World Tour: Protests in Iran and Iraq

NICK EICHER, HOST: Coming up next on The World and Everything in It: World Tour with Africa correspondent Onize Ohikere.

ONIZE OHIKERE, REPORTER: Iranians protest over gas price hikes—We start today in the Middle East.

AUDIO: [Ali Rabiei]

The Iranian government tried to minimize ongoing anger over surprise gas price hikes over the weekend. On Monday a government spokesman said that while some protests continued—they were much smaller than the previous day.

AUDIO: [Iranians protest]

Protesters clashed with police on Saturday—a rare sight under the repressive regime. They vandalized stores and government buildings and set fire to several gas stations. The government shut off internet access across the country in an attempt to stop the protests.

At least five people have died, according to state-run media. But Amnesty International estimates the death toll to be much higher—more than 100 people.

The unrest started on Friday after the government announced a 50 percent increase in Iran’s highly subsidized gas prices. Drivers will now pay about 50 cents for a gallon of gas.

Iran has the world’s fourth-largest crude oil reserve. But recent U.S. sanctions have battered the country’s economy and driven down the value of its currency.

Protests in Iraq—Meanwhile in Iraq …

AUDIO: [Iraqi protests]

Protesters there marked the eighth week of anti-government rallies by blocking roads to the country’s main port. They also cut off access to a major oil field in the southern province of Basra.

Iraqis are angry over government corruption and a lack of basic public services. They’re also protesting Iran’s influence in Baghdad.

AUDIO: [Iraqi protester]

And on Monday some protesters took credit for inspiring the rallies in Tehran. This woman said the fire in Iraq has now spread to Iran.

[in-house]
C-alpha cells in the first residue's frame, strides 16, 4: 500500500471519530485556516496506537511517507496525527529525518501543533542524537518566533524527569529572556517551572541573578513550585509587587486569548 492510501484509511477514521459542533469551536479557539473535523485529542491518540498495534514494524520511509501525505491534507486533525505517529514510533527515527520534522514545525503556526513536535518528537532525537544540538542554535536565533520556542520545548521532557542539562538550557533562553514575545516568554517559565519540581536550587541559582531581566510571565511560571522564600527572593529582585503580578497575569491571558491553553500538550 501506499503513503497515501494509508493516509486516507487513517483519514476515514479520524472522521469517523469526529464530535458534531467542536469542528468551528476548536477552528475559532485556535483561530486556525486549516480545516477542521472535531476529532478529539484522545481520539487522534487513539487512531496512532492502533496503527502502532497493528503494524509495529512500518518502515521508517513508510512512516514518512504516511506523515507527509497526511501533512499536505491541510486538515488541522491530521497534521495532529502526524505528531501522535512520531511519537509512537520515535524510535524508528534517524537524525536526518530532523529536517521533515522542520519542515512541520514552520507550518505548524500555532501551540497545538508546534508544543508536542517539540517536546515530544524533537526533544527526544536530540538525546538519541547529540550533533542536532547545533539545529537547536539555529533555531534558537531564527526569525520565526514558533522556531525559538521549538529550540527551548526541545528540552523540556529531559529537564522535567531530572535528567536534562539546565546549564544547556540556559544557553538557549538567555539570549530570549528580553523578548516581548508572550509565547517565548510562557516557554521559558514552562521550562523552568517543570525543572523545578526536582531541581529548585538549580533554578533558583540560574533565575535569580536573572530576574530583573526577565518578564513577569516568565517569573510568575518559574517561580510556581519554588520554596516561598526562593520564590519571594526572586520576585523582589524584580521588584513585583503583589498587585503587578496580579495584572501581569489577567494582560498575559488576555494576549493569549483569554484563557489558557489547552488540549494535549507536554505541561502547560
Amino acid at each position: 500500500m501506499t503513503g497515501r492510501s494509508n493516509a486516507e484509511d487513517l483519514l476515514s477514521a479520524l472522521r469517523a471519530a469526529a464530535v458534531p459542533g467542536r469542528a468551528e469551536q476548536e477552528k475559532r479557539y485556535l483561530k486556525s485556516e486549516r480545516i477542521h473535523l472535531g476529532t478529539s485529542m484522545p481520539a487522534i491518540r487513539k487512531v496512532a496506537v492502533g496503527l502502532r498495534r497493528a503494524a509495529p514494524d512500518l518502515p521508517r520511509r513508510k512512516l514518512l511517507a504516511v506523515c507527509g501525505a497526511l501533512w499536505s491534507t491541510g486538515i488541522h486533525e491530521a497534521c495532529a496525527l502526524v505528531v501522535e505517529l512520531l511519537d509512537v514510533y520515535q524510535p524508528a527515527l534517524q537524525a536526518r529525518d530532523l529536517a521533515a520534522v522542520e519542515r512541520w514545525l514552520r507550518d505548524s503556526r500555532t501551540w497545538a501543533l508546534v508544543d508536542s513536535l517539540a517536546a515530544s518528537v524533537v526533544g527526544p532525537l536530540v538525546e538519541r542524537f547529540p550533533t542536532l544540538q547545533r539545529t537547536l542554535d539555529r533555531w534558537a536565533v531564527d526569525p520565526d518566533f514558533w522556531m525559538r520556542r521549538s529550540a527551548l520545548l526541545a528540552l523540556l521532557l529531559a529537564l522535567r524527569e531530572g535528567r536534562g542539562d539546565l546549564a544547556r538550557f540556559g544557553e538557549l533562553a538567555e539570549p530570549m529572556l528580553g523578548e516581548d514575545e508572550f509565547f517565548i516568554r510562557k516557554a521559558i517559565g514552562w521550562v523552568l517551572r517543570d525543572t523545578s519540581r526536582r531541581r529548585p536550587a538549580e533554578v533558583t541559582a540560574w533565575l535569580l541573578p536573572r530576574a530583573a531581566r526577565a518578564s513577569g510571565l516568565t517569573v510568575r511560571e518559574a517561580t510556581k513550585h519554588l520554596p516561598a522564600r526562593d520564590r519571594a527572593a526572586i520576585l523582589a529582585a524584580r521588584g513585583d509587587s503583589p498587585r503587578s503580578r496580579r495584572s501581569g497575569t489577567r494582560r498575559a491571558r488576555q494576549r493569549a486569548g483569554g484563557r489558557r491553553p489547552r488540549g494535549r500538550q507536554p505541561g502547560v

Hundreds of documents leaked from Iran’s Ministry of Intelligence and Security this week only fueled the anger. The documents published by The New York Times and The Intercept detailed the deep influence Iran has on Iraq’s government.

Iraq’s prime minister has so far declined to comment on the documents.

Sri Lanka gets new president—Next we go to Southeast Asia.

AUDIO: [Sri Lanka firecrackers]

Supporters of Sri Lanka’s new president set off fireworks in the streets of Colombo on Monday. Gotabaya Rajapaksa took the oath of office in a traditional ceremony after winning a landslide victory on Sunday.

RAJAPAKSA: The government should always set an example to the society, professionalism and efficiency should be the cornerstone of government administration.

Rajapaksa is the country’s former defense secretary. He led a brutal military campaign against the Tamil rebels. It ended the group’s nearly four decade long separatist insurgency in 2009. But the military’s tactics drew international condemnation.

Rajapaksa has opposed all efforts to open war crimes investigations. And he blamed the previous administration for dismantling the intelligence network that could have prevented recent attacks against Christians. Nearly 300 people died in Easter Sunday bombings earlier this year.

Russia and Ukraine prepare for peace talks—And finally, we end today in eastern Ukraine.

AUDIO: [Russian tanks]

Tanks and troops retreated from the war-torn region over the weekend. The Ukrainian army and Moscow-backed separatists completed the pullout in preparation for next month’s peace talks.

Fighting in eastern Ukraine began five years ago when Russia seized the Crimean Peninsula. At least 13,000 people died in the fighting that followed.

The peace talks begin in Paris on December 9th.

That’s this week’s World Tour. For WORLD Radio, I’m Onize Ohikere reporting from Abuja, Nigeria.

(AP Photo/Hadi Mizban) Anti-government protesters set fire and close streets during ongoing protests in Baghdad, Iraq, in central Baghdad, Iraq, Saturday, Nov. 9, 2019. 

WORLD Radio transcripts are created on a rush deadline. This text may not be in its final form and may be updated or revised in the future. Accuracy and availability may vary. The authoritative record of WORLD Radio programming is the audio record.

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